Effect of Thiamin Oxidation on Thermal Formation of Meaty Aroma Compounds

  • Chao-Ying Tai
  • Jun Yang
  • Chi-Tang Ho


Thiamin (vitamin B1), a sulfur-containing component, is considered a potential precursor for meat flavor. Thiamin can be oxidized to thiochrome in the presence of oxidants or under basic conditions. Conversion of thiamin to thiochrome stabilizes the chemical structure of thiamin. Hydrogen peroxide effectively converted thiamin to thiochrome at pH 7.0 and 9.5; the conversion rates were 8% and 30%, respectively. Without hydrogen peroxide incubation, the conversion rates were 0.6% and 1% at pH 7.0 and 9.5, respectively. At pH 1.5, the conversion rate was 0% with or without hydrogen peroxide incubation. The formation of thiochrome considerably reduced the yield of thermal degradation compounds. Even though hydrogen peroxide did not convert thiamin to thiochrome at pH 1.5, it significantly changed the volatile profile obtained from thiamin degradation. Thermal degradation of thiochrome at pH 1.5, 7.0, and 9.5 showed that thiochrome is a stable compound and is not a good volatile contributor. These results suggest conversion of thiamin to thiochrome can be achieved in the presence of the oxidant, hydrogen peroxide at neutral to basic conditions. Oxidation can significantly reduce the intensity of volatile compounds derived from thiamin degradation, and consequently, affect the overall flavor of foods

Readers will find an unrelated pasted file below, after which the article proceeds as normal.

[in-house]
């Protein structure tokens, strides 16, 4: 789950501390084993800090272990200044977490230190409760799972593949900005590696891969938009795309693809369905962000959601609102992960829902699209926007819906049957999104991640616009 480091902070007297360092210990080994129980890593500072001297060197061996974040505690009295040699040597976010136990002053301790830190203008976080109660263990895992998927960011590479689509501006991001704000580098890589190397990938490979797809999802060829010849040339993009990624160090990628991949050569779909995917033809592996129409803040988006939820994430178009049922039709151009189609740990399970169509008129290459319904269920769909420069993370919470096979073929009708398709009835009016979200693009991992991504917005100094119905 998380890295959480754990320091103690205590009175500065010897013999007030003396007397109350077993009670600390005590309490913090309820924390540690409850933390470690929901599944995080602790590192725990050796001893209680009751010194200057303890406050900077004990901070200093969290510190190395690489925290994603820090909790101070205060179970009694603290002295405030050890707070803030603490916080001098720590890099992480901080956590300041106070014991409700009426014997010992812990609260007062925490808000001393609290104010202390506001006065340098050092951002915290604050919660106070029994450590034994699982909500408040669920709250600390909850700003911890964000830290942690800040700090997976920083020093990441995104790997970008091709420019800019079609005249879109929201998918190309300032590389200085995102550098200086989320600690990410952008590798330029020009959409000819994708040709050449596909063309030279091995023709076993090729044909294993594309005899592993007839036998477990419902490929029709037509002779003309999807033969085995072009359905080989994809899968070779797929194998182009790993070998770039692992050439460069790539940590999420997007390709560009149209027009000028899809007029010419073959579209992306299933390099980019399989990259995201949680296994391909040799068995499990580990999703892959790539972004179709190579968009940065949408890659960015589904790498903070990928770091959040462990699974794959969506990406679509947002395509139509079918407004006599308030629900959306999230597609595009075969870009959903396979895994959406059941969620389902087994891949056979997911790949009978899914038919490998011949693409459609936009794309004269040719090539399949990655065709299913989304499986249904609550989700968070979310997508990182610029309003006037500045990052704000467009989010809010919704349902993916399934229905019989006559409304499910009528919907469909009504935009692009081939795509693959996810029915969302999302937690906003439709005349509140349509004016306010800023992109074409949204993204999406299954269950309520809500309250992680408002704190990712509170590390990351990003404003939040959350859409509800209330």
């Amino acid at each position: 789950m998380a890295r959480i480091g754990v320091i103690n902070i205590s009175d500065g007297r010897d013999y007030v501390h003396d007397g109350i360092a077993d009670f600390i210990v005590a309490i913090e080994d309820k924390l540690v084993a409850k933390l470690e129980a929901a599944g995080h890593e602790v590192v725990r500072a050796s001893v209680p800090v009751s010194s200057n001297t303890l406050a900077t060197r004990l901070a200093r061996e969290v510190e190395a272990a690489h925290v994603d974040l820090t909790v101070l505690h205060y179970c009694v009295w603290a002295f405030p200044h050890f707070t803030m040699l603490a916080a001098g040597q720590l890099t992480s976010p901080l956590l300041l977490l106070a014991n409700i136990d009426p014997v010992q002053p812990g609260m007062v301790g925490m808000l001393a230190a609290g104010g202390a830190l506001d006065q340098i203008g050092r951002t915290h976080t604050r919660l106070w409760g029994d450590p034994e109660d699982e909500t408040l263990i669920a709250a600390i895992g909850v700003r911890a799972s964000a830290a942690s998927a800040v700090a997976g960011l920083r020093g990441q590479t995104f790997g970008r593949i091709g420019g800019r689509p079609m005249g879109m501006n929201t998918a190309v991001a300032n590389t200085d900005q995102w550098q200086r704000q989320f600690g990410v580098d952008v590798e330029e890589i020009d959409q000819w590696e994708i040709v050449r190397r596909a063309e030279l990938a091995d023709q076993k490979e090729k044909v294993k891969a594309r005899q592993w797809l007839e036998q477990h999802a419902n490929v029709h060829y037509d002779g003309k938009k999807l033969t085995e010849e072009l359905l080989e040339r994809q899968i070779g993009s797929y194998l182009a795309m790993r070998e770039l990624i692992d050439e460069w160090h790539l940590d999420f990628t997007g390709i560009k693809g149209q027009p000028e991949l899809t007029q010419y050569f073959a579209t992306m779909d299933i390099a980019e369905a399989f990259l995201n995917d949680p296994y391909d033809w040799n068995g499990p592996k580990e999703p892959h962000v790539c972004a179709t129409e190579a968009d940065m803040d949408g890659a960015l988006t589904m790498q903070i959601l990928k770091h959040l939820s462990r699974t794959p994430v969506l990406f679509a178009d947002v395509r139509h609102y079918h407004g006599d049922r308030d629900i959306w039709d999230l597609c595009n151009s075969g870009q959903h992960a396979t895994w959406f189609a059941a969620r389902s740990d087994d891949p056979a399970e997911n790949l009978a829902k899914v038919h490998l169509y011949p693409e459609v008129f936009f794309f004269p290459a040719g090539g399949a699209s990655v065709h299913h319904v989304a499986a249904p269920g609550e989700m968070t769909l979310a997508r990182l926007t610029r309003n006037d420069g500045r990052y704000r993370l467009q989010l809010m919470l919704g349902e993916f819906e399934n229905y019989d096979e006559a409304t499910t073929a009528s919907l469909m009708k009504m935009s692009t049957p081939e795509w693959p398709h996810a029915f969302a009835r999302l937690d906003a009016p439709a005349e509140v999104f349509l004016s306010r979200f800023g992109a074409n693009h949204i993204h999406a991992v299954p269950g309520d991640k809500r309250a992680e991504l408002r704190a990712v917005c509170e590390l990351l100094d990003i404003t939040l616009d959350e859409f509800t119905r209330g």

Volatile Compound Thermal Degradation Sulfur Compound Hydrogen Sulfide Flavor Compound 
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Copyright information

© Springer Science+Business Media New York 1999

Authors and Affiliations

  • Chao-Ying Tai
    • 1
  • Jun Yang
    • 1
  • Chi-Tang Ho
    • 1
  1. 1.Department of Food ScienceRutgers UniversityNew BrunswickUSA

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